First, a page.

Implement safeguards to prove timelines (Section 302.3)

As with Section 302.2 IAM, ERP, and GRC systems are required. That being said, the real focus is on being able to prove timestamps as they occur in real-time. The information needs to be relayed for storage offsite when it is received. The reason for the transmission is to prevent alteration to the data record. Logs need to be stored offsite as well and an encrypted MD5 checksum must be used to prove data integrity. 

Implement verifiable controls to track access to data (Section 302.4b)

The implemented IAM, ERP, and GRC systems must scale to meet the demands of various data sources. The systems will collect data access controls from all data sources within the organization including but not limited to FTP, databases, and unstructured data. 

Prove that safeguards are operational (Section 302.4c)

Implemented systems need a way to prove they are operational. Several examples of compliance include daily digest emails from the systems, feeding health status to a Security Information and Event Management (SIEM), and reports published to an intranet.

Report on a periodic basis the effectiveness of safeguards (Section 302.4d)

The systems in the organization need layered reporting on overall environmental health. Robust systems contain self-check capabilities that help identify potential issues to security or availability. Alerts, reports, and messages need to be integrated with a ticketing system that has archive capabilities for auditable records.

Detect security breaches (Section 302.5a and Section 302.5b)

Threat Intelligence systems, as well as User and Entity Behavior Analytics (UEBA), need to be integrated with IAM, ERP, and GRC to aid in security breach detection. Notification and the ability to track and archive events are critical to SOX compliance. Ultimately an auditor is going to want to see what happened to cause the security breach and what was done to remediate and contain the damage.

Disclose safeguards to SOX auditors (Section 404.a.1.1)

Role-based access to systems is critical in SOX compliance. SOX auditors need access to systems, but only the right amount of access. Keys to the kingdom should not be given and instead, a specific auditor role needs to be created and leveraged for read-only report access.

Disclose security breaches to SOX auditors (Section 404.a.2)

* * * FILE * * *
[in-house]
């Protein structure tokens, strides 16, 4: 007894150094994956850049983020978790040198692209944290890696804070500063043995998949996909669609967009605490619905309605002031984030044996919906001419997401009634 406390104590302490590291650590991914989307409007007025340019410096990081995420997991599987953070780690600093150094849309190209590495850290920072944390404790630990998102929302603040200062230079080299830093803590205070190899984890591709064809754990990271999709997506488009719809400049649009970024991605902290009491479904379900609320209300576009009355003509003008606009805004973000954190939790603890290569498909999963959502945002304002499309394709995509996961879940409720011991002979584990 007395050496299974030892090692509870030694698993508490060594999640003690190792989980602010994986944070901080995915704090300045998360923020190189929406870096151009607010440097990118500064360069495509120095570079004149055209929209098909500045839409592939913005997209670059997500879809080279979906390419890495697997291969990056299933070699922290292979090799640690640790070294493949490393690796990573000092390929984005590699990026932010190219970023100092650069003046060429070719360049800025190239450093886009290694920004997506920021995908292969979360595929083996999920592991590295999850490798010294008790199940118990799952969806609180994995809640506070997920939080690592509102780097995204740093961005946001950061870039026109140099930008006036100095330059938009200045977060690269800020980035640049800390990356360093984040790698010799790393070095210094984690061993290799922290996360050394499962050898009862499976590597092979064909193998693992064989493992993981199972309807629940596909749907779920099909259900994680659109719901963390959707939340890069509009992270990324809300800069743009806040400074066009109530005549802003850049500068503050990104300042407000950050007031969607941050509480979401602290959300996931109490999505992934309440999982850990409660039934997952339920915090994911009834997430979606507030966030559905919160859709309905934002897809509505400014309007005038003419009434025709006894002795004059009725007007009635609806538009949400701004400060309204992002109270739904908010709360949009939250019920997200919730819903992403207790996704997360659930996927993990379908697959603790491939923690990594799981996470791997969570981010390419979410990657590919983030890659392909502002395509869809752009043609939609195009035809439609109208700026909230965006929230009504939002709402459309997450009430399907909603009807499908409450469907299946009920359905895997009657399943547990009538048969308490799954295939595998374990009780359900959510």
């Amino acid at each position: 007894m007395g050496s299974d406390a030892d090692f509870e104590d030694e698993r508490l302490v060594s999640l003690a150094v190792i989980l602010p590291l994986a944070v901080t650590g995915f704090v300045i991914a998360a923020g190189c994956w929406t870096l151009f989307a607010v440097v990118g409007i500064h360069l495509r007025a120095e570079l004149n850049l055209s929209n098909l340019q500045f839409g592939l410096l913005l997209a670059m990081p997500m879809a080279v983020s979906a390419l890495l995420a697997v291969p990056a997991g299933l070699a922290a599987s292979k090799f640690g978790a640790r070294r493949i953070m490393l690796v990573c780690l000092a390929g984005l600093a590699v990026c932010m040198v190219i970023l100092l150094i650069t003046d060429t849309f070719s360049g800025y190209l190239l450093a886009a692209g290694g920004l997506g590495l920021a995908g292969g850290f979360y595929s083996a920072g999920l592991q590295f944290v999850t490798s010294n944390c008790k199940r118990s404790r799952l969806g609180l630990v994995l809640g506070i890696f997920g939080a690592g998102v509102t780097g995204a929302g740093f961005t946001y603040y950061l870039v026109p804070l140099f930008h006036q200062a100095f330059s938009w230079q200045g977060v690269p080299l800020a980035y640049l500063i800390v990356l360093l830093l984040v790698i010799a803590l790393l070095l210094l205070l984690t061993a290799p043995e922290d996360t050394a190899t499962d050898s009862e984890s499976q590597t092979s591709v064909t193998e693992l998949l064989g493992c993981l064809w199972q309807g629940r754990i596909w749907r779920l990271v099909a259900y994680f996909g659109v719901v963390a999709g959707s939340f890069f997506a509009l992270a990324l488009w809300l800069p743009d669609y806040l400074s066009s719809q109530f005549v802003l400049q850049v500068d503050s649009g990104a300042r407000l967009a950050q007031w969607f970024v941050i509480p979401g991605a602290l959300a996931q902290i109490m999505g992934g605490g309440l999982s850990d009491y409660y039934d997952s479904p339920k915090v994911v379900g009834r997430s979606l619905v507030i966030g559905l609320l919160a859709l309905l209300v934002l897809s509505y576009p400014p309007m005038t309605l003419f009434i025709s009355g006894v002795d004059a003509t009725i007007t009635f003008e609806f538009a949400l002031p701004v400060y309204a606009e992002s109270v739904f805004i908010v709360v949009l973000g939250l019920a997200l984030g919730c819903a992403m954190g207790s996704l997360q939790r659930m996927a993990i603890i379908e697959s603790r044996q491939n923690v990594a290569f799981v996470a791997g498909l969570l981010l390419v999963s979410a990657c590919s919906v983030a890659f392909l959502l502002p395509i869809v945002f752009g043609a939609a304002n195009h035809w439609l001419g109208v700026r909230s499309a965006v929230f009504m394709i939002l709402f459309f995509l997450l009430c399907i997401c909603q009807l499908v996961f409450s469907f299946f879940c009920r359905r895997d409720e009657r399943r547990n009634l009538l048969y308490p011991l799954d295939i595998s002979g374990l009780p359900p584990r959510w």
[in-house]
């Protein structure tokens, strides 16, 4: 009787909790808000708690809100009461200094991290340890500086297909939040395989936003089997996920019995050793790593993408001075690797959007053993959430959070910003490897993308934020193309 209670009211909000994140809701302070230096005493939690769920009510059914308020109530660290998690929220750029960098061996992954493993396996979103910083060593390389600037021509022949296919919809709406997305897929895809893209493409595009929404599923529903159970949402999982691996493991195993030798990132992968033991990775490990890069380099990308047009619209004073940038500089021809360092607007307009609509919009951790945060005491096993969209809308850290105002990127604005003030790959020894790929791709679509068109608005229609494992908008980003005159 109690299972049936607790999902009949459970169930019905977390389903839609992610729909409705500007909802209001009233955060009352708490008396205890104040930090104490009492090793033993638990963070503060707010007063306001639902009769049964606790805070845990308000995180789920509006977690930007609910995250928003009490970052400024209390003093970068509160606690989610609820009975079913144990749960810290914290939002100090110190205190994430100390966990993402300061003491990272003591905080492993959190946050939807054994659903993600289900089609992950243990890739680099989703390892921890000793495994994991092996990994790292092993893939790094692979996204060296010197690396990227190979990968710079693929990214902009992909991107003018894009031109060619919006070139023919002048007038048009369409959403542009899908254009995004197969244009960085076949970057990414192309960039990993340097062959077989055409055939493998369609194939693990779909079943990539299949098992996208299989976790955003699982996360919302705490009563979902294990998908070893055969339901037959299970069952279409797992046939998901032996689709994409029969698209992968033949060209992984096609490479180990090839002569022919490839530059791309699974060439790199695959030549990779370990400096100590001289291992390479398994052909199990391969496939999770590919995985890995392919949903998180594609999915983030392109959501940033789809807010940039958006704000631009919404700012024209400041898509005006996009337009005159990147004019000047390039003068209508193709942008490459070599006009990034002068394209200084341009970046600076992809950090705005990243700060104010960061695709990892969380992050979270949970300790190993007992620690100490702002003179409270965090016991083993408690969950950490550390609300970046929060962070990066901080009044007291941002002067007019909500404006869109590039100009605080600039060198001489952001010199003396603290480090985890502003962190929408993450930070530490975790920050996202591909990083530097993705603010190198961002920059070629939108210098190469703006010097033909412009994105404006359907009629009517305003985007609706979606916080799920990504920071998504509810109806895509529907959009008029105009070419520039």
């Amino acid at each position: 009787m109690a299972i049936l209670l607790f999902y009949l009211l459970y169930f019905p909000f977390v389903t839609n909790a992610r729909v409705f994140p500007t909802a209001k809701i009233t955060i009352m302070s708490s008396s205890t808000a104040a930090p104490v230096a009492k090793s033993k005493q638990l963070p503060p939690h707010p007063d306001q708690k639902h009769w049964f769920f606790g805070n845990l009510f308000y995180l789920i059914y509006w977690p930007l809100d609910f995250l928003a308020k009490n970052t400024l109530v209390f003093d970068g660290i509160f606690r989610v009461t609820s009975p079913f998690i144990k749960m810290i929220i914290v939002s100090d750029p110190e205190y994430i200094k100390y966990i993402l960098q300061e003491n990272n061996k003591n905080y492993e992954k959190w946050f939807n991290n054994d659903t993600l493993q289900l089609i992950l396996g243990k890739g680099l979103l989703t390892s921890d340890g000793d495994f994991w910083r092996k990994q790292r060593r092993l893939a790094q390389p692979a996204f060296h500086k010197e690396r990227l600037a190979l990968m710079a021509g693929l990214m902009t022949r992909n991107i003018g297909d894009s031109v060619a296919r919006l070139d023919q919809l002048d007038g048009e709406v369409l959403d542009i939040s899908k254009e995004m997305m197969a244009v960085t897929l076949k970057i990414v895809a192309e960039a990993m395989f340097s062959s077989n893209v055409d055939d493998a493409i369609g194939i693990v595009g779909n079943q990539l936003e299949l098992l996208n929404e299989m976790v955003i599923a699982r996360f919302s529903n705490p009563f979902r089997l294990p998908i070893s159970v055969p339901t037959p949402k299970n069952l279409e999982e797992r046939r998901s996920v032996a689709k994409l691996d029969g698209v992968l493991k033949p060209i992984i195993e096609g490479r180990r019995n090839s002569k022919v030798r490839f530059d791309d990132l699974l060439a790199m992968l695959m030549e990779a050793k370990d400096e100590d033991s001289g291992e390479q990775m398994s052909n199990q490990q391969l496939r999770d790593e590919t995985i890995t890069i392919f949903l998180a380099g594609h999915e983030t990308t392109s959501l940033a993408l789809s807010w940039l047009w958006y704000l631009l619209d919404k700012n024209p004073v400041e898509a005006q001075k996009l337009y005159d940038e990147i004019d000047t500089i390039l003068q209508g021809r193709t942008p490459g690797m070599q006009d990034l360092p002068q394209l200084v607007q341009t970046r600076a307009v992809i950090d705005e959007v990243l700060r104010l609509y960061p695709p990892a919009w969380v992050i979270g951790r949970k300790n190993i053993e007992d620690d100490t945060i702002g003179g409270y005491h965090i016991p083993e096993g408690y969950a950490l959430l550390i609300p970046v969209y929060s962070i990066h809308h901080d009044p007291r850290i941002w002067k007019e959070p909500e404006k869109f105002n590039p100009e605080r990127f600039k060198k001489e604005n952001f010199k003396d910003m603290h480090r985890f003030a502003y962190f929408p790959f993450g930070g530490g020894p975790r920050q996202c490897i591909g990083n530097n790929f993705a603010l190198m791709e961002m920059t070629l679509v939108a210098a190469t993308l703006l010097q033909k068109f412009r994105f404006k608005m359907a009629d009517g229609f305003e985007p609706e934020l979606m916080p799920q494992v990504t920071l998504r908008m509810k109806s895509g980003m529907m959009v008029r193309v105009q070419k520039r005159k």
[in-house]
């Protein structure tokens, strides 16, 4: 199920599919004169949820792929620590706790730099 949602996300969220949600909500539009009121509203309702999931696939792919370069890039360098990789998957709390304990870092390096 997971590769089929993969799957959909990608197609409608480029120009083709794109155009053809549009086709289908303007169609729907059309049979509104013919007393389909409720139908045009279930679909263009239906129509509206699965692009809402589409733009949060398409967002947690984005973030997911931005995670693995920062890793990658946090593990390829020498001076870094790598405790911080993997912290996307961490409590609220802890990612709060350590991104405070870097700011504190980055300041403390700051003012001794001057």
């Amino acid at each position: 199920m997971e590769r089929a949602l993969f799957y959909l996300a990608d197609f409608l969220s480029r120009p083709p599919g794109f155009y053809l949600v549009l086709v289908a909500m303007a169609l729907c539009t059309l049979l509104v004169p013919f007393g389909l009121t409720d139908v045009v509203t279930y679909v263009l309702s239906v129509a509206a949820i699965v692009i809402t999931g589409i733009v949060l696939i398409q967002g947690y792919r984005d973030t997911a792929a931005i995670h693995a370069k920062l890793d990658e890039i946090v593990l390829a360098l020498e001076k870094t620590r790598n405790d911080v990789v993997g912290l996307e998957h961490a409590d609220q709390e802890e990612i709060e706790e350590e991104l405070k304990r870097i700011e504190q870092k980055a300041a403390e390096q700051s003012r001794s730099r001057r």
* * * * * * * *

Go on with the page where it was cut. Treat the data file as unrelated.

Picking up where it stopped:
The SOX auditor is going to want to see logs indicating any security breaches and how the breach was resolved. All events need to be archived and reported on at a later date. SIEM systems are a great way to track and present information to an auditor.

Disclose failure of any security safeguards to SOX auditors (Section 404.b)

Testing the resiliency of IAM, ERP, and GRC systems should happen on an ongoing basis. Auditors want to make sure that the identified safeguards in an organization are actually working. There is a wide variety of ways to test systems such as penetration testing and vulnerability scanning. Any testing needs to be recorded for future analysis.

Implement internal control framework (various mentions)

Internal control frameworks like COBIT or COSO are important to SOX compliance for three key reasons:

  1. Internal control framework adapts to the changing business environment
  2. Control frameworks mitigate risk
  3. Information governance and decision making are easier with structured controls.

Ultimately, SOX compliance is helping organizations verify that there are adequate controls protecting financial data. SOX compliance is required for public entities and private entities are encouraged to follow the same practices. 

SOX is in existence to prevent another scandal as we saw with WorldCom, Enron, and Tyco. Auditors exist to review and verify controls, while policies and procedures are in place to protect shareholders. It is in an organization’s best interest to make a SOX auditor’s job easier by providing seamless read-only access to systems, reports, and data.